Discrimination against LGBTQ+ is legal in PA; Wolf, Dems pushed for Fairness Act

Pennsylvania Politics

HARRISBURG, Pa. (WHTM) — Equal protection under the law is a basic tenant of American democracy. So, why is it still legal to discriminate in Pennsylvania against an entire class of people? That’s what ralliers were asking at the Capitol Tuesday, June 15.

“It remains an embarrassment for Pennsylvania that we stand out among our neighboring states for failing to provide basic civil rights protections for Pennsylvanians,” Governor Tom Wolf, said.

In PA, LGBTQ citizens can be fired from a job or booted from housing because of their sexual orientation. The Fairness Act would get them the same legal protections everybody else has.

“Passing this doesn’t do anything to hurt anybody, it just makes life better for folks who have been ignored and marginalized for far too long,” Rep. Malcolm Kenyatta (D – Philadelphia) said.

“If you can just repeat after me, Black Trans Lives matter here. Black Trans Lives matter here,” Ciora Thomas, Sisters PGH and activist, said.

Trans Pennsylvanians are especially vulnerable to violence and suicide.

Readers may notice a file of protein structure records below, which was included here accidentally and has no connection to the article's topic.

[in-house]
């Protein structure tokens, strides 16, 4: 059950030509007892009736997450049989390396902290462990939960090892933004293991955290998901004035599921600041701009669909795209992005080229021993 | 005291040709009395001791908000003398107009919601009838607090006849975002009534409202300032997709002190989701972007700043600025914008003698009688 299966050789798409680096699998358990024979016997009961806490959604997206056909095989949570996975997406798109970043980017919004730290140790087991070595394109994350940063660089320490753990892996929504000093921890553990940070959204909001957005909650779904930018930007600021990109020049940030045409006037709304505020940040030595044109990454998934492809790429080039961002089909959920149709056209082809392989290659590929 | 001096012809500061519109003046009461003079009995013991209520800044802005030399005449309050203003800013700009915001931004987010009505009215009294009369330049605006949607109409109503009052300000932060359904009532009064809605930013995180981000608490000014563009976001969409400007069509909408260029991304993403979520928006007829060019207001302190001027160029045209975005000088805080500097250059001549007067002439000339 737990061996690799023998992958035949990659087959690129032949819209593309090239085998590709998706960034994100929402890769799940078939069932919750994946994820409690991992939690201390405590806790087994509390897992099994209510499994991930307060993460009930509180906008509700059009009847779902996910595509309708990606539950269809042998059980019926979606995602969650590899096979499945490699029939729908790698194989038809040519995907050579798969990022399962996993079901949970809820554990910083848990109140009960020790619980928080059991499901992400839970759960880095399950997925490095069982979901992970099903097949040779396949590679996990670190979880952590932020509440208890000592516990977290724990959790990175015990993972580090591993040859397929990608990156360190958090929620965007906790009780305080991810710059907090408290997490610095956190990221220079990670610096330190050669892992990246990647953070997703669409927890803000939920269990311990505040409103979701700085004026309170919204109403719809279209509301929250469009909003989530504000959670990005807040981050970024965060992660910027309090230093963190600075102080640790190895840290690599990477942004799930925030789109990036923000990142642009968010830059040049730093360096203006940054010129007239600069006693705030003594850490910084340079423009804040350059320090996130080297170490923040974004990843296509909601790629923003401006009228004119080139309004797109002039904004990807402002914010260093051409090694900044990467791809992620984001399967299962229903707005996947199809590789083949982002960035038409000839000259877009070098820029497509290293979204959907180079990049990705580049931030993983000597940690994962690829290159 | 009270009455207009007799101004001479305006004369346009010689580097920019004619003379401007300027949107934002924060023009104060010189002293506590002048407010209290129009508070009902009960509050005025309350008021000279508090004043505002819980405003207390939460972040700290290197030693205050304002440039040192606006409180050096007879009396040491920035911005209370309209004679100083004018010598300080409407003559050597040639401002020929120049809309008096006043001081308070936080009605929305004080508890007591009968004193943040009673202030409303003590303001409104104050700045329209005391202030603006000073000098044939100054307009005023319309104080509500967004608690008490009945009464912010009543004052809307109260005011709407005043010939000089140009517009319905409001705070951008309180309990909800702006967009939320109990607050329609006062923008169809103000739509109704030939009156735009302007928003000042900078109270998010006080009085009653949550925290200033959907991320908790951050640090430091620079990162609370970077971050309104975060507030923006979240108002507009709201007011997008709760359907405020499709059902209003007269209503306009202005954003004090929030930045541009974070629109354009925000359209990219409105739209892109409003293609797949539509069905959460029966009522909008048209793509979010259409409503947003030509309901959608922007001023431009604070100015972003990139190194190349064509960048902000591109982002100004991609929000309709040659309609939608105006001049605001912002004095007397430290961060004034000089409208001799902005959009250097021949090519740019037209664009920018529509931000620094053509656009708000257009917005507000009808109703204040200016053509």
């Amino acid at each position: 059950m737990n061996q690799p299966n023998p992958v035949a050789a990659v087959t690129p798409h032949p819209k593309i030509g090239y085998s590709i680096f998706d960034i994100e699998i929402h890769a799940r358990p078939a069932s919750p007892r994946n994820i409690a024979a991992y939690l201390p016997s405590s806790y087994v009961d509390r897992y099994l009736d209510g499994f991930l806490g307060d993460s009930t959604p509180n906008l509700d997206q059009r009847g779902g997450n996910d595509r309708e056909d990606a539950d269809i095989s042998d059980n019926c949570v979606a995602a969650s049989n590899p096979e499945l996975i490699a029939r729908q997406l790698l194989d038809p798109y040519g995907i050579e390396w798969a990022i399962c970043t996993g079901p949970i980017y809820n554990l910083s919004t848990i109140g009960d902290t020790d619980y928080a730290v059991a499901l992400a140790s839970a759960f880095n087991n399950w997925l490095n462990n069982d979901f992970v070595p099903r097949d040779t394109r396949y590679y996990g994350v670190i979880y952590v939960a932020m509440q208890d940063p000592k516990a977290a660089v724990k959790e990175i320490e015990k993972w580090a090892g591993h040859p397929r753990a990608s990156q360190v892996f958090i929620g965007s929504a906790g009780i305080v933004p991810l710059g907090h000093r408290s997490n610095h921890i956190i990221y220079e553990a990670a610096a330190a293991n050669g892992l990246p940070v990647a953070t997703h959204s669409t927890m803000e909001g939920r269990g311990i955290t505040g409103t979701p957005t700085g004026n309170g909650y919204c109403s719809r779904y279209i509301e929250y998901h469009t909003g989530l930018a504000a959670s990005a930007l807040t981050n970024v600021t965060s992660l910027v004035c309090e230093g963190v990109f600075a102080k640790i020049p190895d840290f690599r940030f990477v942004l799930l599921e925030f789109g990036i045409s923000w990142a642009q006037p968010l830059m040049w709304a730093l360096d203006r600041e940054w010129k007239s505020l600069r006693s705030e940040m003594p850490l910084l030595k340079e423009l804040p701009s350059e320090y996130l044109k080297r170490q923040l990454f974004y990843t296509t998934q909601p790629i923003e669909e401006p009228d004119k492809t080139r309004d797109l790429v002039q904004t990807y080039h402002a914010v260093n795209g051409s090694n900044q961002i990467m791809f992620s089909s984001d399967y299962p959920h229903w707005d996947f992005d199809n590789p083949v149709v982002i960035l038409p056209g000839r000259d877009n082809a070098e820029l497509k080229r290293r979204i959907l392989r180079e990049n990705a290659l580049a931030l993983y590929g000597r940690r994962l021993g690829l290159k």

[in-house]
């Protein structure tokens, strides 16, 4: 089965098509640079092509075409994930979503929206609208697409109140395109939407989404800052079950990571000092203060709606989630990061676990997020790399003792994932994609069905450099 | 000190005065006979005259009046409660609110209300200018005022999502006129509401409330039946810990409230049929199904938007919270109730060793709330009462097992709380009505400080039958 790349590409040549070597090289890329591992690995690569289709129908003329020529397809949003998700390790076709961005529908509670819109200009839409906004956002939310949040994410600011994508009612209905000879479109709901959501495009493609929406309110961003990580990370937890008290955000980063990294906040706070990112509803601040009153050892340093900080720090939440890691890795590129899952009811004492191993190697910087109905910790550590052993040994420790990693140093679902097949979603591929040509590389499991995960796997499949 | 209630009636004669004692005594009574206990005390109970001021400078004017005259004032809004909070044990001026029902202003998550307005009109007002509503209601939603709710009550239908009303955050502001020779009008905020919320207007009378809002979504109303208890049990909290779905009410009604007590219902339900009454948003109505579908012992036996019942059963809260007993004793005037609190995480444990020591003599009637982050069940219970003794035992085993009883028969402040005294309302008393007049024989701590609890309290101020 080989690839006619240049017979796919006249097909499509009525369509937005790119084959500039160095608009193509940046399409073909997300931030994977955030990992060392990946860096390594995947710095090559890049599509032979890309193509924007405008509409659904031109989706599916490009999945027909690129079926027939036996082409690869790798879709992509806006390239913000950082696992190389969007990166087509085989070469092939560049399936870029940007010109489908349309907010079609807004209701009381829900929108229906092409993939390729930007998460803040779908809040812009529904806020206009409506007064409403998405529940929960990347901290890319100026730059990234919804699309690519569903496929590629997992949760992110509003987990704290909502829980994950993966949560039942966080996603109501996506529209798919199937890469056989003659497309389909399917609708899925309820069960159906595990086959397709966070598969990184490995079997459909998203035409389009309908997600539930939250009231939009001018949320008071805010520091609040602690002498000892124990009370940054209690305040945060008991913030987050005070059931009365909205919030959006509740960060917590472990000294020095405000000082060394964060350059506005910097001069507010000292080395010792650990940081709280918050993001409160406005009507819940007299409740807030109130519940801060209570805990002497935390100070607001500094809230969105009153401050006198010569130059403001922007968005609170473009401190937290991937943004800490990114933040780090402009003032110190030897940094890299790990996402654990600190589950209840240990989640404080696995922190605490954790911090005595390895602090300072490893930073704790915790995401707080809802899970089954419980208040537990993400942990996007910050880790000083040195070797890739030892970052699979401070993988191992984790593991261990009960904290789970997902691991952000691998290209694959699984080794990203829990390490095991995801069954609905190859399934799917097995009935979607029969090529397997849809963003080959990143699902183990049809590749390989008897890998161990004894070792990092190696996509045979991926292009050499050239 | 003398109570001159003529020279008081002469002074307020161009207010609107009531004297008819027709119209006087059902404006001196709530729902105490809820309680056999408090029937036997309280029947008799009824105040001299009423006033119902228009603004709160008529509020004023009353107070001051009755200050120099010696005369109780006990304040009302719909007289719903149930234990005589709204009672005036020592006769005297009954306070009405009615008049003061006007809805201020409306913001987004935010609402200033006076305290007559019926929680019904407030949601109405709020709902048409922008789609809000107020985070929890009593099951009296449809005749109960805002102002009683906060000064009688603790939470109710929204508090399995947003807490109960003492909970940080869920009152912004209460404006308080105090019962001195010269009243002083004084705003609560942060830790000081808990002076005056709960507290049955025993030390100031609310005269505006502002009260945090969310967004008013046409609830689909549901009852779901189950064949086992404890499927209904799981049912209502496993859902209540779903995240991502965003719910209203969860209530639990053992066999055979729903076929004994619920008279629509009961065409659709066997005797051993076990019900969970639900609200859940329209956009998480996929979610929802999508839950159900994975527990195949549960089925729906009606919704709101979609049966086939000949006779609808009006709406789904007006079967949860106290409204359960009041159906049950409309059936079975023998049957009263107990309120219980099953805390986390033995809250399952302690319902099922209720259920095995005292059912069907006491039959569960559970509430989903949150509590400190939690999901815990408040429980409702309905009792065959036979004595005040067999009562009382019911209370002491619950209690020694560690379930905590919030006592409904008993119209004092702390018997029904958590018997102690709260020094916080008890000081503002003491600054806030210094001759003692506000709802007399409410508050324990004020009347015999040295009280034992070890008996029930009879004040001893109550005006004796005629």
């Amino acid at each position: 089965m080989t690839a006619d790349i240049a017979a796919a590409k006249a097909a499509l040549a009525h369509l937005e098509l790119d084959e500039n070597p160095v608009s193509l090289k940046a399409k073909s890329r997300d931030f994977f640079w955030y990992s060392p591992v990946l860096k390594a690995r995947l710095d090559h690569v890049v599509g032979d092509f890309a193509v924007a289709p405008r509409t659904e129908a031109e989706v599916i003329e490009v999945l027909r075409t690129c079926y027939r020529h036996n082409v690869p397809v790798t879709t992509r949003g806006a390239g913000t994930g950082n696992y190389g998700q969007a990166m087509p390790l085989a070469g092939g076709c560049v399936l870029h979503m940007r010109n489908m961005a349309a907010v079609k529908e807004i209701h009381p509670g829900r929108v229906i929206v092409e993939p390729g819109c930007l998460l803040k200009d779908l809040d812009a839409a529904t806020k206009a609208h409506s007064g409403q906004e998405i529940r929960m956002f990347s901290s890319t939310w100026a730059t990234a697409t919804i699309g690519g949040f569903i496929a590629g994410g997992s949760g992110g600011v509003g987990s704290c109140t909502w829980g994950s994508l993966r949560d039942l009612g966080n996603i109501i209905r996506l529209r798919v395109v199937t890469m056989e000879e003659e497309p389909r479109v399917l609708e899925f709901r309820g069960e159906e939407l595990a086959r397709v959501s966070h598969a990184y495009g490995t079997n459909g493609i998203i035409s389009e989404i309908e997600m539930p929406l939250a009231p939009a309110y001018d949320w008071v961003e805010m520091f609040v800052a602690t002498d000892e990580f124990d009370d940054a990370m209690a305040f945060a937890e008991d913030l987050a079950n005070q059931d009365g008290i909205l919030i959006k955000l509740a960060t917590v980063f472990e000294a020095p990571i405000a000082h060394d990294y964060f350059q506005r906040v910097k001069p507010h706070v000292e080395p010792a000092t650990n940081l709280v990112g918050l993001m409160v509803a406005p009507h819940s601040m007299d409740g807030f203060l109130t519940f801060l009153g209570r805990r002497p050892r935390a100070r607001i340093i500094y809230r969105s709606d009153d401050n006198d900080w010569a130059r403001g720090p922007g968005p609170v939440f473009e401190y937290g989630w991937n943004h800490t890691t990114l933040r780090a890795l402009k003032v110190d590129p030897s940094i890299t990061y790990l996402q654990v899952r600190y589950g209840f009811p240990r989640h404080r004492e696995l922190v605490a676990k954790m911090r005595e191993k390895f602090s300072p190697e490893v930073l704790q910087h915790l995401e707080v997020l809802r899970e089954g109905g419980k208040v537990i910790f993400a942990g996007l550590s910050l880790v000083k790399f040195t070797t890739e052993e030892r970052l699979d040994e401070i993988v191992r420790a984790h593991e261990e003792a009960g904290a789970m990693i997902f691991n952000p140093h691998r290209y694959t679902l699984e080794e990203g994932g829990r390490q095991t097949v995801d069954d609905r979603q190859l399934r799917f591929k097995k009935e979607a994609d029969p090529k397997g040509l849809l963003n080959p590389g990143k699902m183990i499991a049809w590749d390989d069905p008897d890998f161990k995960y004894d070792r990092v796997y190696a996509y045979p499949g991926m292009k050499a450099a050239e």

“From being fired simply for living authentically to being denied restroom access in public spaces, our lives are policed and our dignity prodded every single day,” an activist said.

But no amount of prodding through multiple years has gotten republican leaders to move the bill. Democrats know the drill.

“A bill that my republican colleagues are likely to let languish and die in committee,” Rep. Jessica Benham (D – Allegheny) said.

Democrats insists the Fairness Act is basic equal protections under the law.

“A concept our founding fathers and mothers seemed to understand far better than the gerrymandered republican leaders in the building behind me,” Rep. Brian Sims (D – Philadelphia) said.

Republican response?

“Nobody’s never been successful in negotiating a bill through a press conference there’s a legislative process and we encourage people to engage in that on both sides of the aisle to address the issues they care about,” House Republican Spokesman Jason Gottesman said.

In other words, win enough elections and enough votes to rule the day. But, when basic legal protections are denied, does anybody win? Doesn’t everybody lost?

“I’ve always known that injustice anywhere is a threat to justice everywhere,” Rep. Dan Frankel (D – Allegheny) said.

Some municipalities have passed their own ordinances protecting LGBTQ right but supports call that patchwork, and they want it statewide.

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